Paracelsus said...

I agree. Also, before being so very categoric about things, Dr Silverstein might like to remember that both fine needle aspiration, and core biopsies DO incur the risk of upstaging an in-situ ductal carcinoma, on top of the false positives/negatives. This is not a plea for open biopsy, but merely an apeal to keeping an open mind about this.

Josh said...

I made the enormous mistake of actually reading some of the comments posted after the Times article - a mix of confused or defensive patients and echoes of the vilification you point to in the article. It is very unfortunate that across a large number of issues there is such harsh, patronizing criticism by academic medicine towards the much larger number of physicians actually sitting in front of patients every day. These issues are mostly not as black-and-white as they are often portrayed, and it seems cold and robotic to be made such a slave to the latest proclamation of a '2.2% reduction (p<0.05)' for all of the reasons you point out. As in almost everything these days, we could all benefit from a more moderate tone of discourse.

Kathy Hall said...

This reminds me of the laws that set minimum sentences and leave judges no discretion in legal cases. Sometimes situations require real decision making by smart and compassionate doctors and judges and not arbitrary rules.

Florida Derm (from CLE) said...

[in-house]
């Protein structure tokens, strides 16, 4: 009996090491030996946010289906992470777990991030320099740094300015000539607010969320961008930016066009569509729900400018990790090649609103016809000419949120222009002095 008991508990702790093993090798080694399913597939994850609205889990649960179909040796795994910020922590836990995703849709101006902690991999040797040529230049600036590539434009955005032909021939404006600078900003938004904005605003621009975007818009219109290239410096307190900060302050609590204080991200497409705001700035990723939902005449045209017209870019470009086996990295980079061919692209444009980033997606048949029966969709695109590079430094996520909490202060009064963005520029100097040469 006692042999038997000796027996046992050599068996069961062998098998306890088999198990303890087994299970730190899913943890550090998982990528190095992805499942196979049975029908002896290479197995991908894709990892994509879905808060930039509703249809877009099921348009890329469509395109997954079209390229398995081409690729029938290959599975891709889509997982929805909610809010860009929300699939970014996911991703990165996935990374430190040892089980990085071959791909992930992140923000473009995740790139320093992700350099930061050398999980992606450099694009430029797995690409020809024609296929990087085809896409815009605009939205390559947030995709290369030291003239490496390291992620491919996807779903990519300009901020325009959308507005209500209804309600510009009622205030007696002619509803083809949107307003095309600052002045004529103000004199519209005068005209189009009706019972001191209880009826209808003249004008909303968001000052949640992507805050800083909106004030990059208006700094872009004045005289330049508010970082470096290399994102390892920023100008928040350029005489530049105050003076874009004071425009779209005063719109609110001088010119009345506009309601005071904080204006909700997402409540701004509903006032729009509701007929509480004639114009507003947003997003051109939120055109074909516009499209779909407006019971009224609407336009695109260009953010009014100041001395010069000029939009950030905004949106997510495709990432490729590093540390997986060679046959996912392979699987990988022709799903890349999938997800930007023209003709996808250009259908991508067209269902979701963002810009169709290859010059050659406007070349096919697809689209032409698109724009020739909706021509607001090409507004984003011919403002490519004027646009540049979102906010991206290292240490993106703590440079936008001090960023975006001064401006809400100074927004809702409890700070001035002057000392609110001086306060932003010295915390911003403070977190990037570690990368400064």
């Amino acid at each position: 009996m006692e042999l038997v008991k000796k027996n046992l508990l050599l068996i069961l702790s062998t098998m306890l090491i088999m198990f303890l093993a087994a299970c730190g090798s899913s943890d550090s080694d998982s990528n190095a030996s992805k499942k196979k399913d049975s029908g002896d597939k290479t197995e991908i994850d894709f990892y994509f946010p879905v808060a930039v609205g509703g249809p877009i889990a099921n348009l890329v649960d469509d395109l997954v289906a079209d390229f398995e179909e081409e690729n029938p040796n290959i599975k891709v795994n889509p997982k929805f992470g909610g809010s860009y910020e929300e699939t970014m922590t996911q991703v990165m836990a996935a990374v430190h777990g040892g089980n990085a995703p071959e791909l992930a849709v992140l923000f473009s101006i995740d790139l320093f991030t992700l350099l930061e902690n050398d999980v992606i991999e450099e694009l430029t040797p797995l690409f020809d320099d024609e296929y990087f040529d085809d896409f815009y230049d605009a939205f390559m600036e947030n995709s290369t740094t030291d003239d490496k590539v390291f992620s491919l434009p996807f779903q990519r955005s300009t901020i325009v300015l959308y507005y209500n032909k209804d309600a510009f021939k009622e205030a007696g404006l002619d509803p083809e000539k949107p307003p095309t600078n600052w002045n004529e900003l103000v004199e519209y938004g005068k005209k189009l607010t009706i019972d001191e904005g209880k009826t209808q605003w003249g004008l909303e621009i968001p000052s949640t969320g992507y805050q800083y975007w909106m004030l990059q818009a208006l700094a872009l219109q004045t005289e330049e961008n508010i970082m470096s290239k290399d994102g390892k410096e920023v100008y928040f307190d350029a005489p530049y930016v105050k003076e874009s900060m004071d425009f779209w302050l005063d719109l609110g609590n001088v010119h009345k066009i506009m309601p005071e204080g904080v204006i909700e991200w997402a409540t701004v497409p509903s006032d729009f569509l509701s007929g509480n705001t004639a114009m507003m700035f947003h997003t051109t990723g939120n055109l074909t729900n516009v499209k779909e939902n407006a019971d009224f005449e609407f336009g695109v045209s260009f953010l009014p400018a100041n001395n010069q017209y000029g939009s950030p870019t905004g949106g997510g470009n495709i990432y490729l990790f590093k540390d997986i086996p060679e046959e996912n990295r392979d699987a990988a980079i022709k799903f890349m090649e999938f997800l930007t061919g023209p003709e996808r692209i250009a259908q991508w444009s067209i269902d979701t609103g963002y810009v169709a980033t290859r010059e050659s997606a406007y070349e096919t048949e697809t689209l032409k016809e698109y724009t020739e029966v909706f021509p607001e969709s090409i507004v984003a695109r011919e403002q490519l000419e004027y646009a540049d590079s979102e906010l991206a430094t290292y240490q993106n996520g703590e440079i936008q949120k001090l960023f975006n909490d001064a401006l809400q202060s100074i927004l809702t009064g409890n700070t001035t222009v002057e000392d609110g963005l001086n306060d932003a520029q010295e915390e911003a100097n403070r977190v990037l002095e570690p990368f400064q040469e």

The thing that many articles like this one seem to neglect is that the patient should be the one making the decisions. If we do our jobs well, our patients understand the diagnosis, treatment options, risks, potential complications, efficacy, recurrence rates, etc. These studies give us the statistics we emphasize to the patient. It's been my experience that if the patient thoroughly understands their options, they almost always make the right decision...for them.

Anonymous said...

Just curious what the pay ratio is of Stereotactic Needle Bx/Surgical Open Bx??
having "Sterotactic" in the procedure names gotta be good for an extra thousand...

Ha! good on ya for bee-otch slappin those pompous Ivory-Tower-couldnt-cut-them-selves-out-of-a-paper-bag-Academic-Surgeons..

Seriously, saw this Academic Surgeon one time, and he couldn't open a central line kit, y'know how they have those little tabs you pull? umm you get the picture..

and if my women ever needs a T-ot cancer whacked out, yew da man!
umm actually Clevelands depressing enough without Cancer, but I'm sure you know some good cutters in the ATL...


Attorney Andy said...